My mom puts a scarecrow in the yard.
Nuts, acorns, and pine needles are all over the place!
After they write their acrostics, they can type them on the computer onto seasonal paper or they can re-write on large paper and illustrate their ideas.
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“Pumpkin Cluster Chart”
This is a great way to check the children’s oral comprehension skills and abilities to summarize details. It’s also a fun fall/autumn/Halloween activity!
Before reading the The Pumpkin Book by Gail Gibbons to the class, remind them that after hearing the story, they will be asked about what they remember. Also, remind them that they are going to have to remember specific details from the story to make a graphic organizer together.
Once the children have heard the story, ask them about four main parts of the story. (For example: growing a pumpkin, varieties of pumpkins, things to do with pumpkins, and so on) Make a large cluster chart on the board or on a sheet of chart paper using their ideas. Once completed, give each child a sheet of chart paper so they can create their own cluster chart. After that is completed, they can illustrate all of their ideas with drawings to match the ideas.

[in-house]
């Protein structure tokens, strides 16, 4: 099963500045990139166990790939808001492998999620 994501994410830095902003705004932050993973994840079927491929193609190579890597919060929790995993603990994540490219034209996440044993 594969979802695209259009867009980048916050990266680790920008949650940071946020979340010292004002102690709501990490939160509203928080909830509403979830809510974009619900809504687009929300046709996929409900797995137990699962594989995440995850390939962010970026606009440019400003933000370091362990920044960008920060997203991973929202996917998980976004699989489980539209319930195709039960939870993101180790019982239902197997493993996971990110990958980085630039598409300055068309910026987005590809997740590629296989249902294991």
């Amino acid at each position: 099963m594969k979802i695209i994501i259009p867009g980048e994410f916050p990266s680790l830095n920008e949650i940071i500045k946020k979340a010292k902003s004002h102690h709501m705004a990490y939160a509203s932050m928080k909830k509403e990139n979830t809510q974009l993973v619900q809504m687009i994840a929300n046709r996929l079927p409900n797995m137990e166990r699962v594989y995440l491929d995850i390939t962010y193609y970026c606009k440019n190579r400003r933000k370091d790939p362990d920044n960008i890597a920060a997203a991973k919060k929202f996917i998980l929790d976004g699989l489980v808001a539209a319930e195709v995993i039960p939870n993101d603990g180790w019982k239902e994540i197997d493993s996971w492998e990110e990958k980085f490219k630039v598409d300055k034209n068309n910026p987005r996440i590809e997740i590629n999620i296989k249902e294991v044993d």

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To get your second grade students in the spirit for the season of fall/autumn, the following writing activity and craft usually is a lot of fun and it turns out really nice too! It’s definitely a colorful fall hallway display or bulletin board activity idea.
Begin the lesson by reading the following book to the class:
It’s Fall (Celebrate the Seasons)